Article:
This desire to catch up with the West means that we run very fast, we are released from the formal limitations, and we run a marathon at the sprint pace. And we bear the consequences.
There is a trait that fascinates me the most in people – which allows you to survive difficult moments, jump across impossible boundaries, and follow an unmarked path. For some, it can be called stubbornness, by others perseverance, for me it is expressed in the slogan “despite everything”. Stubbornness and persistence are associated with the pursuit of the goal, and “despite everything” – this is a development without a specific effect, for the general value.
Despite not being on the map, Poland continued to develop despite poverty, despite shortages of products on shelves and it operated despite prohibitions. Our creativity has been developed and stimulated for generations in a completely different way than in Western Europe. The skill of resourceful thinking still distinguishes us from others. Thanks to this we have achieved the impossible. Over the last 20 years, the development of our economy has almost caught up with the Western standards (according to the FTSE Russell index agency, Poland has ceased to be a developing country and advanced to the 25 most developed markets in the world, placing it in the 21st place), and the last decade allowed our designers to create lines of products with interesting design.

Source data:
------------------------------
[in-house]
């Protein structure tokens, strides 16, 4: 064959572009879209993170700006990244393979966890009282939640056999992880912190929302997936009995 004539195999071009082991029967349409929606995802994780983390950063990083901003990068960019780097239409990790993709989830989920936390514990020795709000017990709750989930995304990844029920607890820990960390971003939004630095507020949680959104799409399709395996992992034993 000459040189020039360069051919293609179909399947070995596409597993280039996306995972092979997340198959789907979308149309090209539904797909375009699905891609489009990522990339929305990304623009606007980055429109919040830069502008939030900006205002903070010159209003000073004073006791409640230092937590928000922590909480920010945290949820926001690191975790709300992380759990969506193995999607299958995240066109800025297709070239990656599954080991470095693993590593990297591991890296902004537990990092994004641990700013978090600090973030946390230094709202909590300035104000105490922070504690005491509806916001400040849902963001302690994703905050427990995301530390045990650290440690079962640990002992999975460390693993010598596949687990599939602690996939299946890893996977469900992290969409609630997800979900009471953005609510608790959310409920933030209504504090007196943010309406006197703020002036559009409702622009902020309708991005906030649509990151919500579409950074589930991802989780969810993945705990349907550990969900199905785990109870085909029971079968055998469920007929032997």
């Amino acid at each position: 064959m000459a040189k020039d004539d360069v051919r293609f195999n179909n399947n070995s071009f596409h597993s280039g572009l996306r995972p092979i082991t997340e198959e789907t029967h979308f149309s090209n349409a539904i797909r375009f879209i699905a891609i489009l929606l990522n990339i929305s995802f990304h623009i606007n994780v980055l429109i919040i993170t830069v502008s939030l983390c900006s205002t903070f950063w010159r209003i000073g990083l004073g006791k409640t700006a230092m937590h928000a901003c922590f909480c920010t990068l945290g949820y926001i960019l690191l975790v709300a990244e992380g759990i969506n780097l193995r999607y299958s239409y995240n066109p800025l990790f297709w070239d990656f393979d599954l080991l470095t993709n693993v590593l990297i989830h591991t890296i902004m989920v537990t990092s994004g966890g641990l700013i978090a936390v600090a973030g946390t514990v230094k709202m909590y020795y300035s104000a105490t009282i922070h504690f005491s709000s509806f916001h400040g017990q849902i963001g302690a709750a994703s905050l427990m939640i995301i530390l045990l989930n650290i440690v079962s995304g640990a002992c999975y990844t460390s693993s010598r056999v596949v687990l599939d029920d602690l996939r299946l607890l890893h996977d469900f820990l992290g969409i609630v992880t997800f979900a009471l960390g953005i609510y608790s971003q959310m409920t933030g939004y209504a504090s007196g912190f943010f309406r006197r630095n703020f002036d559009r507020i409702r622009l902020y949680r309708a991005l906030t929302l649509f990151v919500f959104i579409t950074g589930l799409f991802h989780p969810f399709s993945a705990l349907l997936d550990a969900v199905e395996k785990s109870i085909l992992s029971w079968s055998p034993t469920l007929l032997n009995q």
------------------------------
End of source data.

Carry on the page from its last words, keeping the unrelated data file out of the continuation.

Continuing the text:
We are not only producers and reproducers anymore. Last year it was a huge pleasure to be able to see a summary of the last decade at the Warsaw Home markets (not intended by the organizers) and a leap made from the exhibition “House of Poland” organized at the first design festival in Łódź, where it was difficult to find furniture of Polish designers available at the market. The number of products, the quality of products, the design awareness, as well as the increasing understanding of Polish consumers – prove how much we have done. Our products receive prizes in international contests, which seemed impossible, not so long ago. And all of the above has happened despite everything, without money, without great supporting programs, without dynamically working state institutions. In most cases, this success was supported by bottom-up initiatives and stubbornness – because “we have to, because we should as a country, because others already have it and they are already there”.
Marathon at the sprint pace